Marriott Alumni Magazine

Fall 1981 Exchange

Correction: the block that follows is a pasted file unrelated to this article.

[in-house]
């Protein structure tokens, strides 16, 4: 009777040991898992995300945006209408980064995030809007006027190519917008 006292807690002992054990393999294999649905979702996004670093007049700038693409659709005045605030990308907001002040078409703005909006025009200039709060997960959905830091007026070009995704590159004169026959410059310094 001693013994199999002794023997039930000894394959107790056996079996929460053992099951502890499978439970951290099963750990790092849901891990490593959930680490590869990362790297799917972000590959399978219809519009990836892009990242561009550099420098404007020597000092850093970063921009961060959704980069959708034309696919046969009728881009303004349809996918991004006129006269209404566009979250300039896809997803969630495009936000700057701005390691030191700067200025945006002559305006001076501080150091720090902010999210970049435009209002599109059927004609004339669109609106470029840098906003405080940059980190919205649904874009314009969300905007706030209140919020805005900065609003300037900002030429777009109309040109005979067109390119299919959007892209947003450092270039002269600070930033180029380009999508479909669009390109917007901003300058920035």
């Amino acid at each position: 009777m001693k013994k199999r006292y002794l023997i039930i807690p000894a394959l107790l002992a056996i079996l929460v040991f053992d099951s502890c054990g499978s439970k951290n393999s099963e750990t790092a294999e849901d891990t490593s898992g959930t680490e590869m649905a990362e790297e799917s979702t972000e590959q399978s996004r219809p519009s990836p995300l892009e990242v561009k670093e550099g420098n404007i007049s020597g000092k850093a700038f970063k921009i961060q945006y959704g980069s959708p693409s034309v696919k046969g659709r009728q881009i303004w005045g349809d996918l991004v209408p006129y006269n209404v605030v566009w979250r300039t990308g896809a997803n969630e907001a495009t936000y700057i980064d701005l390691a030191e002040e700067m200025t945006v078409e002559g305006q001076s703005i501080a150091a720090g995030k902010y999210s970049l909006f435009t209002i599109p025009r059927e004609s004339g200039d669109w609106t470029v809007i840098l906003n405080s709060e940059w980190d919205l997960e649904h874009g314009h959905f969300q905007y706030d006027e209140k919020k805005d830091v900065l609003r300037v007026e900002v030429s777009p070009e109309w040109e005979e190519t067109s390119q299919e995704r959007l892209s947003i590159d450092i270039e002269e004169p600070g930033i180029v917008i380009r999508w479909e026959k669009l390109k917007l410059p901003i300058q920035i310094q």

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COMMENT Effective New Crime Deterrent: Communicating Ethical Values Mark W. Cannon From a speech by Mark W. Cann on before the Southwestern Judicial Conference, Santa Fe, New Mexico on June 4, 1981. Mr. Cannon is a member of the School of Management's National Advisory Council. *Mitchell Edwards, a BYU Kimball Scholar, assisted with research for his speech during an intern ship with the United States Supreme Court. Matthew Cossolotto, aide to Congressman Leon Panetta, recently wrote in the Washington Post about walking up to the front door of his home on Capitol Hill late one night: It was then that I heard the gate squeak open behind us. I felt the hard cold steel of a handgun against my head. I realized that my world of values, of reason-in fact, my life itself-counted for little. I opened the door and turned off the burglar alarm. We were at the mercy of the two men with the gun. We did not know what they wanted from us, nor whether the next few moments might be our last. Then suddenly they disappeared into the night, taking $31 and credit cards. Such was the extent of our tribute to the terrible god of crime, who for some unknown reason spared us. The experience of the Cossolotto family is not an isolated one. Last year, virtually one-third of all families were victimized, and 23,000 Americans needlessly killed by crime. This was up from 16,000 in 1970 and

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